In February, the Federal Aviation Administration proposed rules that are a good first step to create a friendly environment for commercial drone operators to get off the ground. The rules are based on the actual risk that the small, unmanned aircraft pose. However, finalizing the rules will take a couple of years, and companies would have to operate commercial drones within the line of sight of the operator and away from people, leaving activities like package delivery out of bounds.
As the FAA has demonstrated through its 10-year effort to regulate the commercial use of drones, rapidly evolving technology can easily outrun the regulatory process. Already, the US starts out behind in a growing industry as other countries have implemented and even revised their own rules. The delay and restrictions mean the commercial drone industry is developing elsewhere. And a few major US companies, like Google, are moving substantial portions of their drone research operations overseas. The US is leaving billions of dollars in economic growth on the table and giving other countries the benefit of coming to market first.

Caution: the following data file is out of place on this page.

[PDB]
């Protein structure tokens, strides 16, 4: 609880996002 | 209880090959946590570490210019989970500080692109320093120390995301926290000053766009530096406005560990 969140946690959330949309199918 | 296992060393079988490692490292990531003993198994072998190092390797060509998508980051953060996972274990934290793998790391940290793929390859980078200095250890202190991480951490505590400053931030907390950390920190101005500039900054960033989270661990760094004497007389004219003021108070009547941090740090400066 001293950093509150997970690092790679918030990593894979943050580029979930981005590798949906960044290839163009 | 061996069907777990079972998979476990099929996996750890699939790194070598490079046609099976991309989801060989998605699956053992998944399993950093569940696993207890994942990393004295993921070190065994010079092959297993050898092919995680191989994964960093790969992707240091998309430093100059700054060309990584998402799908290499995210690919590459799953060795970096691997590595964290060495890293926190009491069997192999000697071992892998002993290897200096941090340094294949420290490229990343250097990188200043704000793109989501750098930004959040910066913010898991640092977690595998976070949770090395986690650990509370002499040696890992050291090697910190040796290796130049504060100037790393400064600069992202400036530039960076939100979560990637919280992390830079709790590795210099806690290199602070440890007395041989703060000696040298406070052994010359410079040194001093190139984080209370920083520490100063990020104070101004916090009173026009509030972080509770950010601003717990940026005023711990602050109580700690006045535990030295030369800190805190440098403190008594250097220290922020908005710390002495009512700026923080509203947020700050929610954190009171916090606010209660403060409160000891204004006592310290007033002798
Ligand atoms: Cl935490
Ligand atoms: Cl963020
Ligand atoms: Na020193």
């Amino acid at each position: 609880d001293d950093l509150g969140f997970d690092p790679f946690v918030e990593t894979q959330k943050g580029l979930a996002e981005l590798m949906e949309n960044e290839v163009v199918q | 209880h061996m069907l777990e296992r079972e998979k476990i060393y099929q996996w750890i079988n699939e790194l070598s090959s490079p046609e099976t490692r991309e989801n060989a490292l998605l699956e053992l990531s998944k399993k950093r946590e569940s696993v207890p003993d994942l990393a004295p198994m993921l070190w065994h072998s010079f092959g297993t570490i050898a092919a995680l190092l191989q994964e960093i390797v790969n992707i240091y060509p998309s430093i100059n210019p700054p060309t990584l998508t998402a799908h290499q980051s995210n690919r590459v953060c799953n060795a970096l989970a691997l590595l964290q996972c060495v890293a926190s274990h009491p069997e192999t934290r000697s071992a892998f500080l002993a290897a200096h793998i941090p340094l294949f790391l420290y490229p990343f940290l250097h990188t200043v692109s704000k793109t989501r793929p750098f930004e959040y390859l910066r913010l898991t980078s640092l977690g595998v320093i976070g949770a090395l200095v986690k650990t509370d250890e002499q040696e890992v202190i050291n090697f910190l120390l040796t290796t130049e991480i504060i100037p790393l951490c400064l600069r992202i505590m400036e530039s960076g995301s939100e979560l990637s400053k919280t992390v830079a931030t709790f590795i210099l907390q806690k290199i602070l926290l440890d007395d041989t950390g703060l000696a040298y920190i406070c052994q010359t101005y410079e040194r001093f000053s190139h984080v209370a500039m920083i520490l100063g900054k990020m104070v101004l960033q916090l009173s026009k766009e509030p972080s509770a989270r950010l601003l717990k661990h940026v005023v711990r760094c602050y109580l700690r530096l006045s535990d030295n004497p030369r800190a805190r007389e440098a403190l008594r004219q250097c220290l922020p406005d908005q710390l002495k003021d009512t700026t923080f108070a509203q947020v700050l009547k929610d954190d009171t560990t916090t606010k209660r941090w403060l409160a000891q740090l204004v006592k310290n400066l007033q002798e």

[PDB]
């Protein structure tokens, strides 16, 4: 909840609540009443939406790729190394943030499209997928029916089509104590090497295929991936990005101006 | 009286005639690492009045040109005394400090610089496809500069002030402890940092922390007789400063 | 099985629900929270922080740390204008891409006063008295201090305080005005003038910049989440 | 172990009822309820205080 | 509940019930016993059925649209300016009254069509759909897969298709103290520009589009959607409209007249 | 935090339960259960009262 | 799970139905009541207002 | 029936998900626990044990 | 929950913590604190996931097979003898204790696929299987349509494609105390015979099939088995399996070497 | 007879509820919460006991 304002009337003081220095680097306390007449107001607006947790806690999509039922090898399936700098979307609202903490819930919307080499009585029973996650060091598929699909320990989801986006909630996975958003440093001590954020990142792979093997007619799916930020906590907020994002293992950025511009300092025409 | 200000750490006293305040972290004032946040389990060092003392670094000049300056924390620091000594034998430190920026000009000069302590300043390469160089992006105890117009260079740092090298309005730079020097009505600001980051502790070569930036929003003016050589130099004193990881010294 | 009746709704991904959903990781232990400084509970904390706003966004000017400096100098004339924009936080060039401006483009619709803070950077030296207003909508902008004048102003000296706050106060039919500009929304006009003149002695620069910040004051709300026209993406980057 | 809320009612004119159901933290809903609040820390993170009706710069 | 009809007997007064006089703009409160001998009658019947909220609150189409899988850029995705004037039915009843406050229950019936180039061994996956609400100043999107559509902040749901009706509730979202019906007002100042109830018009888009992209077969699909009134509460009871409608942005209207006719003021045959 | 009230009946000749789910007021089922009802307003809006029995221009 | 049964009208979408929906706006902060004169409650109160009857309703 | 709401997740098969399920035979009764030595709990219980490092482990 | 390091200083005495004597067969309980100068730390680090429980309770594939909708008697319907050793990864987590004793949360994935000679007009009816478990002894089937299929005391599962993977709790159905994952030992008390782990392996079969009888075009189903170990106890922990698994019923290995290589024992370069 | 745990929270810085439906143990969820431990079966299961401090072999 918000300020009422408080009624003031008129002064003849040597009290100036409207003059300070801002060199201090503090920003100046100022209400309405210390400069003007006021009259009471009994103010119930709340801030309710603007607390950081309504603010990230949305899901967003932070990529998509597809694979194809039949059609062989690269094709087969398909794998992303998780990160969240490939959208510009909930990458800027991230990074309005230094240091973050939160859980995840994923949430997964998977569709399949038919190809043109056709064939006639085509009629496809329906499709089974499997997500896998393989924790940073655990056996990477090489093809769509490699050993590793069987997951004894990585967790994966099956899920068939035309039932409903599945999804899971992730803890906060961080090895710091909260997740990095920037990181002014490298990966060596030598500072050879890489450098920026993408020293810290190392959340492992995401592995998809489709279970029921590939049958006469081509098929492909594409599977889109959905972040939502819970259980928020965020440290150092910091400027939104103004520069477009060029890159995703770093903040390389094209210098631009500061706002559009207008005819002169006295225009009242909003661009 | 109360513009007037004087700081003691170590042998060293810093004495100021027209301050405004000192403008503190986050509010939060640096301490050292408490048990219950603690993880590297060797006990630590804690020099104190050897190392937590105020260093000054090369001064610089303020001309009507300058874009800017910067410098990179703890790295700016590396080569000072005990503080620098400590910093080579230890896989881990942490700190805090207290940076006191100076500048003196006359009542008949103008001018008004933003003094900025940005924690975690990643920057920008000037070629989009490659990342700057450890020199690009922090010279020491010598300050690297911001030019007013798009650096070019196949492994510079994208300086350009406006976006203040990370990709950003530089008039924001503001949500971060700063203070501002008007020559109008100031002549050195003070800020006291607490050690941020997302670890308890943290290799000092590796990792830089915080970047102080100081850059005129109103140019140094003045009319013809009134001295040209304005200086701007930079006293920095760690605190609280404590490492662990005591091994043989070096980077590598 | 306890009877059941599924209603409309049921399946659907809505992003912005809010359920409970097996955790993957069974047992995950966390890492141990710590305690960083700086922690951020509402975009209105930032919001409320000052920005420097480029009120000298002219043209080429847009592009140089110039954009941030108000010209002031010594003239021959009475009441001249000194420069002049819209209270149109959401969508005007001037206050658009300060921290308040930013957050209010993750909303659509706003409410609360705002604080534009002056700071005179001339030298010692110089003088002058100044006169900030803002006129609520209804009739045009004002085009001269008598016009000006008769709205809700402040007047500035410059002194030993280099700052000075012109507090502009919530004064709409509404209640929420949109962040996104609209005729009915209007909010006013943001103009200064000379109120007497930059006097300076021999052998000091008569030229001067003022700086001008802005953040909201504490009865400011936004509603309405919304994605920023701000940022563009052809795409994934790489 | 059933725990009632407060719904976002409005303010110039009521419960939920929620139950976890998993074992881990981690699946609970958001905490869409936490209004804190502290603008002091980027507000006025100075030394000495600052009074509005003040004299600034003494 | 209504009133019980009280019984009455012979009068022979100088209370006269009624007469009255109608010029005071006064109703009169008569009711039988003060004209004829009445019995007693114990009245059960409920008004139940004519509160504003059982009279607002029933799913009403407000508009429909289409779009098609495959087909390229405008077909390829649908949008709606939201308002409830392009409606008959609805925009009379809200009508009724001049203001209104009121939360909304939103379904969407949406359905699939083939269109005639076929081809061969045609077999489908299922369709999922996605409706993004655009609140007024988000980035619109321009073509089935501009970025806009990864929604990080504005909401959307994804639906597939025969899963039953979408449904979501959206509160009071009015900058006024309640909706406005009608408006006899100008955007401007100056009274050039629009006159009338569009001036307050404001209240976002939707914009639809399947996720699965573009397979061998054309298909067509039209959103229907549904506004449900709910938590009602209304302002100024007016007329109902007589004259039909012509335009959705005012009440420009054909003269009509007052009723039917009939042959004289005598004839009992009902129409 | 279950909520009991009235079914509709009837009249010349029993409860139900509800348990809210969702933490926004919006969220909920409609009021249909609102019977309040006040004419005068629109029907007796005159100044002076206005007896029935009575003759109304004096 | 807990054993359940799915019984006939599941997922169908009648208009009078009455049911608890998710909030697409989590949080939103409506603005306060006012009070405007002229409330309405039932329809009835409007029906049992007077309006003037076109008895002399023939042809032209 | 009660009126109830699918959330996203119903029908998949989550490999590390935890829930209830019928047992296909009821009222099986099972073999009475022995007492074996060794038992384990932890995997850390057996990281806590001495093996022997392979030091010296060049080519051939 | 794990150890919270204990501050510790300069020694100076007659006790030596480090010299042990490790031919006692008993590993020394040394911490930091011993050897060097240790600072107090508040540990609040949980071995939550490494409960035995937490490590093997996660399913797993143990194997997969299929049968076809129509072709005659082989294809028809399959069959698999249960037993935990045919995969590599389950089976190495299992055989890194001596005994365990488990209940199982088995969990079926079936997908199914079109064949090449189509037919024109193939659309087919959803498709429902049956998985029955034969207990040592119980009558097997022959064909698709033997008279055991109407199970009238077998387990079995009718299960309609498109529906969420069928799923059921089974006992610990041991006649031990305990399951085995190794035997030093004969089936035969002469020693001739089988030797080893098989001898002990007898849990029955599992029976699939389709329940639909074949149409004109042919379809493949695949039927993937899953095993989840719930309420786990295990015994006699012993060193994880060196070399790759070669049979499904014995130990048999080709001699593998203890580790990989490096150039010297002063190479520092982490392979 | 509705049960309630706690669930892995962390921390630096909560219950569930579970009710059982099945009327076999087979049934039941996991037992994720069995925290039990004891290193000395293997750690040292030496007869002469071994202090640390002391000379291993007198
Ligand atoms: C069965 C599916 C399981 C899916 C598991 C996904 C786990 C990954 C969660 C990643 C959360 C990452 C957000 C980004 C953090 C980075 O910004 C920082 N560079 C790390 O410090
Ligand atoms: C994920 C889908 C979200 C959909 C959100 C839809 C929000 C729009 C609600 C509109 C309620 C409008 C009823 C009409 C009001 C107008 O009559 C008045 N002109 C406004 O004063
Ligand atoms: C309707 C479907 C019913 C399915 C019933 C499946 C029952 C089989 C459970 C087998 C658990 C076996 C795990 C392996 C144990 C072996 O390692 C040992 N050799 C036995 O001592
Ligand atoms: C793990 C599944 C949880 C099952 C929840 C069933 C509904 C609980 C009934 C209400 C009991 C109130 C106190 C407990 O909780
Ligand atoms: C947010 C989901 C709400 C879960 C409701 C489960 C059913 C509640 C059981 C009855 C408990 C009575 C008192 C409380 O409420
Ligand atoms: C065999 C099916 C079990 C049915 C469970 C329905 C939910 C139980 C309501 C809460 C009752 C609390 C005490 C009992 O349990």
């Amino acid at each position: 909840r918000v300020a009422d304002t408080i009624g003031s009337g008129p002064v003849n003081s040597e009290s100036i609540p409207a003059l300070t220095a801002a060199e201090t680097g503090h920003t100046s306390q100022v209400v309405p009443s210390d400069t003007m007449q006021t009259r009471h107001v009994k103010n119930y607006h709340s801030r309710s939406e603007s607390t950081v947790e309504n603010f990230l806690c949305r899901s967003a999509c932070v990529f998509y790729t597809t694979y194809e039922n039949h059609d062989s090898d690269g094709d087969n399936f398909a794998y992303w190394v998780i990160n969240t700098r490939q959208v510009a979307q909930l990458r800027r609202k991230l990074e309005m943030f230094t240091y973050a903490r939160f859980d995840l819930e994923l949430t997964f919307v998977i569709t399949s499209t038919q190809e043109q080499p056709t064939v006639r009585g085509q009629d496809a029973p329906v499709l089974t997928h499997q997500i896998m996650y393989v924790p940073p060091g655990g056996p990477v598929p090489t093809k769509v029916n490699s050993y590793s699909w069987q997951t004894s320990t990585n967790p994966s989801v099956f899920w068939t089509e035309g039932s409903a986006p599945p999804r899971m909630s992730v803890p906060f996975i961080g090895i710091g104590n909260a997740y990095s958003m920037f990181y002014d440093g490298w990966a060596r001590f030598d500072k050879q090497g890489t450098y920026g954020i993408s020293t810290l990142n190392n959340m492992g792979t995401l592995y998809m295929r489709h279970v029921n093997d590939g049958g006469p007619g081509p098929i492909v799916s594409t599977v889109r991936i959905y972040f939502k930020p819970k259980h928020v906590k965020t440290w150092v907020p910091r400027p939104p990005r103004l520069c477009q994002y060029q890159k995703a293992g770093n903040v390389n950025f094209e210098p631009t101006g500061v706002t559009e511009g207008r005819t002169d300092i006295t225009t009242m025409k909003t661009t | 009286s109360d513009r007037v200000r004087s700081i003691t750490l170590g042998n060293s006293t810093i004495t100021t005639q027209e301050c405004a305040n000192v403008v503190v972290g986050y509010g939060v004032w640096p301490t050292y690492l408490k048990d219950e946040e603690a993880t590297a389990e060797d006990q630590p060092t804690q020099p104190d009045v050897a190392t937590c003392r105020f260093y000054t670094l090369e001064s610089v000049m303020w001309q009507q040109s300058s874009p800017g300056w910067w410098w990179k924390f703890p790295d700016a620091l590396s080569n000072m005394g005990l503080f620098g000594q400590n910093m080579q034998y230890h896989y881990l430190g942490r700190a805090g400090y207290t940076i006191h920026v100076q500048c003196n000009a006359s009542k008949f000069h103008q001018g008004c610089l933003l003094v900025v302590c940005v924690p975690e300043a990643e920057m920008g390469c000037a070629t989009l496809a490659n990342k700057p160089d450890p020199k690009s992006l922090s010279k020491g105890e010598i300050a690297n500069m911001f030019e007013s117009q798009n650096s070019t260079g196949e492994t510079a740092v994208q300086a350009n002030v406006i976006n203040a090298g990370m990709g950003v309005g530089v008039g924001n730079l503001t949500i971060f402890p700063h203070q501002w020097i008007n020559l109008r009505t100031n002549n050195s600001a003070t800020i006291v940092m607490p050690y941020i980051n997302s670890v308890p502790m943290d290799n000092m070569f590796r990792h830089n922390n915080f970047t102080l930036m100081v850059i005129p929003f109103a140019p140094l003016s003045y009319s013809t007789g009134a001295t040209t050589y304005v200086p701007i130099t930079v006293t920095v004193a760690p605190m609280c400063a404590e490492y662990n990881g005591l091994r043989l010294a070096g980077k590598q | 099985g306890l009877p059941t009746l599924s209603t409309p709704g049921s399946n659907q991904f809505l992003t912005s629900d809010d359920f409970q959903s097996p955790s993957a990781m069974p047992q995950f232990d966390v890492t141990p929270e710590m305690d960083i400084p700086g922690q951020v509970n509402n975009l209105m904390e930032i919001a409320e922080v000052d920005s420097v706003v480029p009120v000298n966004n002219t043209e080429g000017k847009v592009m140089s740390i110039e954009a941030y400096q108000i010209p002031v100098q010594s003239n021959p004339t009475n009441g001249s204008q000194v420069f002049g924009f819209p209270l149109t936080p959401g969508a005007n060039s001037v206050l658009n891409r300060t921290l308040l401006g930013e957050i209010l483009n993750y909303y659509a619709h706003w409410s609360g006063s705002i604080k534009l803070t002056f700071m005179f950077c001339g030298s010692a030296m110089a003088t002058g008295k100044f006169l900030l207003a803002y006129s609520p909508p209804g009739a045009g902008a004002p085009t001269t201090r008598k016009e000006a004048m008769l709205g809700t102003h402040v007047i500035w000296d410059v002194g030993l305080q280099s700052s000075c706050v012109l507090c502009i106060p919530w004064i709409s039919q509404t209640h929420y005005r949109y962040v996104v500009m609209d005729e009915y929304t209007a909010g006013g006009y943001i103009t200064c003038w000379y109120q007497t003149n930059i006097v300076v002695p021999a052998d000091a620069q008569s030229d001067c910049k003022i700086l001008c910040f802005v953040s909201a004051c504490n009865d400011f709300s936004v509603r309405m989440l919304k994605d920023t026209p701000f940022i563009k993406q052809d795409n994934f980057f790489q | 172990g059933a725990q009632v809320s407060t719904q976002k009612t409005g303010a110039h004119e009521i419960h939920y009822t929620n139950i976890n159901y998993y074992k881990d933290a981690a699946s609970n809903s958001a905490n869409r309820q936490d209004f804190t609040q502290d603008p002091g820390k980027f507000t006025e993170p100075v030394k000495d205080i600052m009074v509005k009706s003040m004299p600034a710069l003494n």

It is not too late to catch up. With reasonable and globally competitive regulations, the US could still become a leader in the commercial drone industry.
By 2035, the number of unmanned aerial vehicle, or UAV, operations each year will surpass that of manned aircraft operations, according to the Volpe Center, the US Department of Transportation research arm. That is a profound change in the composition of aviation activity. Industry experts from the Teal Group to the Association for Unmanned Vehicle Systems International, or AUVSI, estimate the global drone market is worth $6 billion to $12 billion, and commercial drones account for about 10 percent. The Volpe Center forecasts the US commercial drone market will reach $5 billion annually by 2035.